The End of The Console Wars (If They Ever Existed)
However, dedicated games hardware is no longer the core revenue generator for games, and hasn’t been since World of Warcraft showed just how much more money games-as-service could rake in. The home consoles are still very much profitable – but it strains the imagination to suggest they compete in isolation from all the other ways people can now play games. What distinguished the home consoles more than anything was the fact they were played on the household TV. But this venerable device is no longer the de facto entertainment hub, since a tablet or laptop – hell, even a cellphone – is just as capable of delivering the media the TV always used to have a corner on. TV sales are falling, only by about 8% at the moment, but there is already a sense that the domination of the TV as an entertainment device has been challenged at the very least.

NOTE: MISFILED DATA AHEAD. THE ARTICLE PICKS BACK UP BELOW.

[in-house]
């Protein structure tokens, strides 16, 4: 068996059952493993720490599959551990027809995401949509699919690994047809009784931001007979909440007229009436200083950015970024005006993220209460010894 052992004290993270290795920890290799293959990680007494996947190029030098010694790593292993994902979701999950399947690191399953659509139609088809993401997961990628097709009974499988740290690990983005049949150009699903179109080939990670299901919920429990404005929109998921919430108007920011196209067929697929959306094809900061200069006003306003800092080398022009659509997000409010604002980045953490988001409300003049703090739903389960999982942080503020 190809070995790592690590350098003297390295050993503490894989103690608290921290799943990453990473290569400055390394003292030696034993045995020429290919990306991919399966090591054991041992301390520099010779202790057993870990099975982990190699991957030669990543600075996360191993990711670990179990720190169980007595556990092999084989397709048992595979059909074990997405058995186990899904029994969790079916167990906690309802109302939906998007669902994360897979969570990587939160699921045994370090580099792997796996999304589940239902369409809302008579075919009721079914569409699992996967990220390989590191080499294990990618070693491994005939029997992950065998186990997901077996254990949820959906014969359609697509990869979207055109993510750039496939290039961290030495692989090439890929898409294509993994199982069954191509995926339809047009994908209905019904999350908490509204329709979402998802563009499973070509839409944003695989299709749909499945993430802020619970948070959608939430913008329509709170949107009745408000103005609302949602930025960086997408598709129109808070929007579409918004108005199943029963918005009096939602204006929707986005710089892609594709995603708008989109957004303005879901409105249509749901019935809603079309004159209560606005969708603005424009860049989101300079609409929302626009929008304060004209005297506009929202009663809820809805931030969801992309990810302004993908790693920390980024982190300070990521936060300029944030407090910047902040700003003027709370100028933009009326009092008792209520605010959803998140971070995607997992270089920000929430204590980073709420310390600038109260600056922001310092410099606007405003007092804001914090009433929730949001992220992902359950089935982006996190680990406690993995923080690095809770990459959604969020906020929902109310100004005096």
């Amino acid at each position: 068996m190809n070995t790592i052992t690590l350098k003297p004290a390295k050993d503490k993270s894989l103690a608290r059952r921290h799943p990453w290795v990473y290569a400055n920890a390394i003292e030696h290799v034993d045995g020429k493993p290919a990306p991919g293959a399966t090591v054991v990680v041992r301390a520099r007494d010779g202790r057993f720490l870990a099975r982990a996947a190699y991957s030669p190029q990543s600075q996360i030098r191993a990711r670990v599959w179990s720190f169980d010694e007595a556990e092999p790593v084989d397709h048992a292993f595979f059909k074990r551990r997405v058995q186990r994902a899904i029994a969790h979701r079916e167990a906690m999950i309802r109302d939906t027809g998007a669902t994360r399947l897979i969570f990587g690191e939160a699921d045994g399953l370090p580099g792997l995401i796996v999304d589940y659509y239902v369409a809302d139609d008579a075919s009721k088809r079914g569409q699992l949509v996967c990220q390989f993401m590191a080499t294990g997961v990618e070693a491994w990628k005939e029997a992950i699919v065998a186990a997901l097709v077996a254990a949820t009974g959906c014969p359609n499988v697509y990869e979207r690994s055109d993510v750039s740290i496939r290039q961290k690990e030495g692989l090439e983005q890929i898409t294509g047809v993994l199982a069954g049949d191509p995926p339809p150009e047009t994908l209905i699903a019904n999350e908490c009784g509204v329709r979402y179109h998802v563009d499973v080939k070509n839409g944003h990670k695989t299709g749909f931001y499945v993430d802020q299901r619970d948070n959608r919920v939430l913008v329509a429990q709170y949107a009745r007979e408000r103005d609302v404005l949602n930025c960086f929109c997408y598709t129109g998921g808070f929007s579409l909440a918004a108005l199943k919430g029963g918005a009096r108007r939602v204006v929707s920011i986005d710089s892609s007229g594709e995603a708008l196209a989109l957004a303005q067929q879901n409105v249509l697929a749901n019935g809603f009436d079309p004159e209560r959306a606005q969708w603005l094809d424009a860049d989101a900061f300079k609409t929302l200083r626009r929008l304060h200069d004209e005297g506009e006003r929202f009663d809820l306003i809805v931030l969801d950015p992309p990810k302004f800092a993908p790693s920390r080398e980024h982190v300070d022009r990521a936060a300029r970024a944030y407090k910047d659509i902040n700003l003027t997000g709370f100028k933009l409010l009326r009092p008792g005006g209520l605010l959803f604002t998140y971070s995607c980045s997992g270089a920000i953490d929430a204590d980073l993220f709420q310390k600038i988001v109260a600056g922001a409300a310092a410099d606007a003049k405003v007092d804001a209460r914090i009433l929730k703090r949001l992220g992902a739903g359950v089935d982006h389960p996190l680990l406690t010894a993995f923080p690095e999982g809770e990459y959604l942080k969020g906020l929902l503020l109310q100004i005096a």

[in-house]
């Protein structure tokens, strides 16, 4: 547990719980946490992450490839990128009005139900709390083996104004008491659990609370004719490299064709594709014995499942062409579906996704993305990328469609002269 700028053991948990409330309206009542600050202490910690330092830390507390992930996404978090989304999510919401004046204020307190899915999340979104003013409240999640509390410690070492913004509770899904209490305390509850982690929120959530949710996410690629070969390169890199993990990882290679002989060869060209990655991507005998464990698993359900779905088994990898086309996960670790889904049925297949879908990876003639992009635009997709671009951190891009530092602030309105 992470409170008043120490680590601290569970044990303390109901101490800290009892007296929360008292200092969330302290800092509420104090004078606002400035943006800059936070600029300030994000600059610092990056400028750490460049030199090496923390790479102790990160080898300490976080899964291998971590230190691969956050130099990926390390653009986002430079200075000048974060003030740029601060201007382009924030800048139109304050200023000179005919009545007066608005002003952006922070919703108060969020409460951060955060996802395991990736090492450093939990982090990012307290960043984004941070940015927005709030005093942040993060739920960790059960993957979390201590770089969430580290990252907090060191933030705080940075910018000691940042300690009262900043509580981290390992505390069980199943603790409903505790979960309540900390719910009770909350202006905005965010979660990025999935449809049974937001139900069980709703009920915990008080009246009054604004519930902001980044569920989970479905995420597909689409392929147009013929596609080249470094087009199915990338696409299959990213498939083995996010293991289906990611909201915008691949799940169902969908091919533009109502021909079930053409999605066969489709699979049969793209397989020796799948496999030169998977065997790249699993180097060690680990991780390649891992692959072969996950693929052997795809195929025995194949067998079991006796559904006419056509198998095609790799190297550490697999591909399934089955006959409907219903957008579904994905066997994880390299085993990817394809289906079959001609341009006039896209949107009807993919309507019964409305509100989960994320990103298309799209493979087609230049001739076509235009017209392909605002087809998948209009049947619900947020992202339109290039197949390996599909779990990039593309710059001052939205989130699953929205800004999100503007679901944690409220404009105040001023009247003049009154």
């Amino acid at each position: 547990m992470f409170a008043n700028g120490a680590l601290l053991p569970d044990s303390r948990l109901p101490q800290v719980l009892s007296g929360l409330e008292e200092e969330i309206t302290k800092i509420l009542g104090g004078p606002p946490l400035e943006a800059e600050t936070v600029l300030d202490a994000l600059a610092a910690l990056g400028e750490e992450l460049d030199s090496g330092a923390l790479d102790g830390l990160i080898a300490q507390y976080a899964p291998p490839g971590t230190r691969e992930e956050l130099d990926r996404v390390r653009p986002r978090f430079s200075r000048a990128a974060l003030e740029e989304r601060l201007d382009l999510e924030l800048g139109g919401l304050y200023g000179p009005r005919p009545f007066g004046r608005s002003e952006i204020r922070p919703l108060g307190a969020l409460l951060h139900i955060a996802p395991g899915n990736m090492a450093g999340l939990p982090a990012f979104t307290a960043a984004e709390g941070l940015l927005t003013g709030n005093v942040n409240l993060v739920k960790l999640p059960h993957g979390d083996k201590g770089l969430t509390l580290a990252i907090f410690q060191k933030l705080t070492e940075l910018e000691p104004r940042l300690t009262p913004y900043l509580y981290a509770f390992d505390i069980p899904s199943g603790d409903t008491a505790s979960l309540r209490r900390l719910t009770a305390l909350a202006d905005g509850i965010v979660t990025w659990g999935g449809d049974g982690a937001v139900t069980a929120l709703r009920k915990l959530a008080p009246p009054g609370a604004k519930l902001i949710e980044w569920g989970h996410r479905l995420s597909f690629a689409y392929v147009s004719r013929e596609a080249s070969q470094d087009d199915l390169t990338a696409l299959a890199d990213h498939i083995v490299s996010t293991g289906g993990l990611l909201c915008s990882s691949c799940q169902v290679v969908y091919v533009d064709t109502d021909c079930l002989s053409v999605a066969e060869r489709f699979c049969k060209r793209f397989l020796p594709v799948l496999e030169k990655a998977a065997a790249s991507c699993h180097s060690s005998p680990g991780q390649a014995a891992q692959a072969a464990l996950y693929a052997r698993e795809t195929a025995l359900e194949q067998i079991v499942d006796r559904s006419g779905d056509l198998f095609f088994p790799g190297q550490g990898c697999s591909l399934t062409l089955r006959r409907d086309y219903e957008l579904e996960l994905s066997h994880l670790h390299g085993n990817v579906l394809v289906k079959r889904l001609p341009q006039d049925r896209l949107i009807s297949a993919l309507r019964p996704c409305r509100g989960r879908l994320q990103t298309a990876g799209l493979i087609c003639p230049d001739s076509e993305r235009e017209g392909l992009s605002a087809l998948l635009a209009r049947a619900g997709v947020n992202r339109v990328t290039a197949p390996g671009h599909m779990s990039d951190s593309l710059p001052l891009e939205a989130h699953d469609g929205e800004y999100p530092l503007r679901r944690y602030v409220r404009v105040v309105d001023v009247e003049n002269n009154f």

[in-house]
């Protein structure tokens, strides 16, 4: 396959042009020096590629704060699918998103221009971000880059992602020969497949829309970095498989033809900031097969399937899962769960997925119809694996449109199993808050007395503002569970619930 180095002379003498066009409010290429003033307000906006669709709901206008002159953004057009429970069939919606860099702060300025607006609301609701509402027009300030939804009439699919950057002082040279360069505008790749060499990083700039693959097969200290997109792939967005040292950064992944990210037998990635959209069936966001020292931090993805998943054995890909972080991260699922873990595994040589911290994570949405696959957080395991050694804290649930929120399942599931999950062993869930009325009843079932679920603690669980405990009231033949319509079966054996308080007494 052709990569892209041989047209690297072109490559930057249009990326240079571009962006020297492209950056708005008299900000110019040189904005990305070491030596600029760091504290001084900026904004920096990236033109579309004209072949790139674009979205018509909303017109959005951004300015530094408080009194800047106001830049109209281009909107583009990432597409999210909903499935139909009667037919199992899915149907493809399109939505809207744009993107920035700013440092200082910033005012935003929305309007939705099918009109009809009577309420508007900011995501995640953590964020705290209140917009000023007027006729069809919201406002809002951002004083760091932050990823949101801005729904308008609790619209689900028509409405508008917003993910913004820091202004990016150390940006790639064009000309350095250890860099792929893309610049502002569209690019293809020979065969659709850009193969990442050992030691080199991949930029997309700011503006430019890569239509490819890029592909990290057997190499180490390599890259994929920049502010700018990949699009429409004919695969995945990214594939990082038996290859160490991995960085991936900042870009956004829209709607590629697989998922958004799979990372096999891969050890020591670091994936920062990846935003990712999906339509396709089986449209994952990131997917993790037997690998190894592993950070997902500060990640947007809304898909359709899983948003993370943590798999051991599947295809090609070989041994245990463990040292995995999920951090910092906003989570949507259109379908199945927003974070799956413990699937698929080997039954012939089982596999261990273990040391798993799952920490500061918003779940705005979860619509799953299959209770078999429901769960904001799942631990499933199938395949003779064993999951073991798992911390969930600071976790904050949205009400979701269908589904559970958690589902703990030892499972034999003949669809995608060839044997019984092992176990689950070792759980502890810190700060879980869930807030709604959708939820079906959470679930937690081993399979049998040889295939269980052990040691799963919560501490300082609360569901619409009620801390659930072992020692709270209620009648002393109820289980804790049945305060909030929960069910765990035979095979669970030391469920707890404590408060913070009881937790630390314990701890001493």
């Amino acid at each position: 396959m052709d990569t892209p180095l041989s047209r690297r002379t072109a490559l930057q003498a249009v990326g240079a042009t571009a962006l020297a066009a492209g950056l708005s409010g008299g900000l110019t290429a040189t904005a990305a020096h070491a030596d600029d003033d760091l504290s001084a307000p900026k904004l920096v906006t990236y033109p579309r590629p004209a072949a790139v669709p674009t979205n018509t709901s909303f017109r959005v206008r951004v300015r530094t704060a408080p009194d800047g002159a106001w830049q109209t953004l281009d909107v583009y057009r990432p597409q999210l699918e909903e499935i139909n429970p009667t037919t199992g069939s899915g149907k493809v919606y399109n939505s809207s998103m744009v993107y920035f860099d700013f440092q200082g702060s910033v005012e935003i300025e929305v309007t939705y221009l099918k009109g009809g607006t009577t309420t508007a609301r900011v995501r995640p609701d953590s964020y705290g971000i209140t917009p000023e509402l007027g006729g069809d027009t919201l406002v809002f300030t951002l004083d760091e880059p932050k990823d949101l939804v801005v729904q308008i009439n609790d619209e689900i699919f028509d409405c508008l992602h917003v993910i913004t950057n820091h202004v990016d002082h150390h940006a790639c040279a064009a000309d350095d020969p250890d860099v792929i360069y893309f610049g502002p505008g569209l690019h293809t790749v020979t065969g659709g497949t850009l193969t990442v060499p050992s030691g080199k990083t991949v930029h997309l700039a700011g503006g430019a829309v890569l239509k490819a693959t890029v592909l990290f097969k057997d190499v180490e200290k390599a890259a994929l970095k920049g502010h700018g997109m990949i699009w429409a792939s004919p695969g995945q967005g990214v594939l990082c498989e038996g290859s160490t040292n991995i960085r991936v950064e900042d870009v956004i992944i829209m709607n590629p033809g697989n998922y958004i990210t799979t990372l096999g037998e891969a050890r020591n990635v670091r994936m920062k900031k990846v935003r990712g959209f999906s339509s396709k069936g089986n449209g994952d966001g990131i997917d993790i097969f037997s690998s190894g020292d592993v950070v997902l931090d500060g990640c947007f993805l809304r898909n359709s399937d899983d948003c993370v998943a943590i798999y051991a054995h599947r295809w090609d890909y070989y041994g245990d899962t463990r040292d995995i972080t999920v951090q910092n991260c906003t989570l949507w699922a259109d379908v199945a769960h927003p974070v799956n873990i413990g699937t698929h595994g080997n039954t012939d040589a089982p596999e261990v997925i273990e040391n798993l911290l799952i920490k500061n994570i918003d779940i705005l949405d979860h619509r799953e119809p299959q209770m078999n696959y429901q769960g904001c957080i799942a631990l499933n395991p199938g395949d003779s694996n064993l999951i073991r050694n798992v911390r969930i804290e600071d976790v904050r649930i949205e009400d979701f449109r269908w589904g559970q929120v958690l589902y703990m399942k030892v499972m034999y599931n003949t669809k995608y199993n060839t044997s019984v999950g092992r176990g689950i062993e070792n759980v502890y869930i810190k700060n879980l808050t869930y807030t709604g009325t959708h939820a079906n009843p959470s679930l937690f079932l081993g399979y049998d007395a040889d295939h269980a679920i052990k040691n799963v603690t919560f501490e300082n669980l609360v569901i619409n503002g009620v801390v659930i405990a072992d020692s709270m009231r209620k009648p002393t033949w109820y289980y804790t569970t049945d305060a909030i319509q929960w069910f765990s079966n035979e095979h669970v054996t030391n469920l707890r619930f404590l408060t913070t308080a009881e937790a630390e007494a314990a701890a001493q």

What threatens the TV is the same thing that threatens the games consoles and, for that matter, the ebook reader: the tablet computer. More specifically, Apple’s all conquering iPad tablet. You only have to look at the design of the new Wii U to know who Nintendo view as their biggest rival: Apple are hurting Nintendo most in the mobile space, but make no mistake, when the mass market for games can get their play on a device they already own, expect dedicated device sales to suffer. To give this story some key numbers, Nintendo’s Wii – putatively the winner of the last round of the Console Wars – sold 97 million units over 6 years. Apple’s iPad has sold 84 million units in just 2.5 years, and about three quarters of those people use their iPad to play games. Need more evidence that this is an issue? Even though many iPad owners also own an ebook reader, they tend to read books on their iPad. When you’re already using one device for so much, you just don’t need dedicated equipment as much.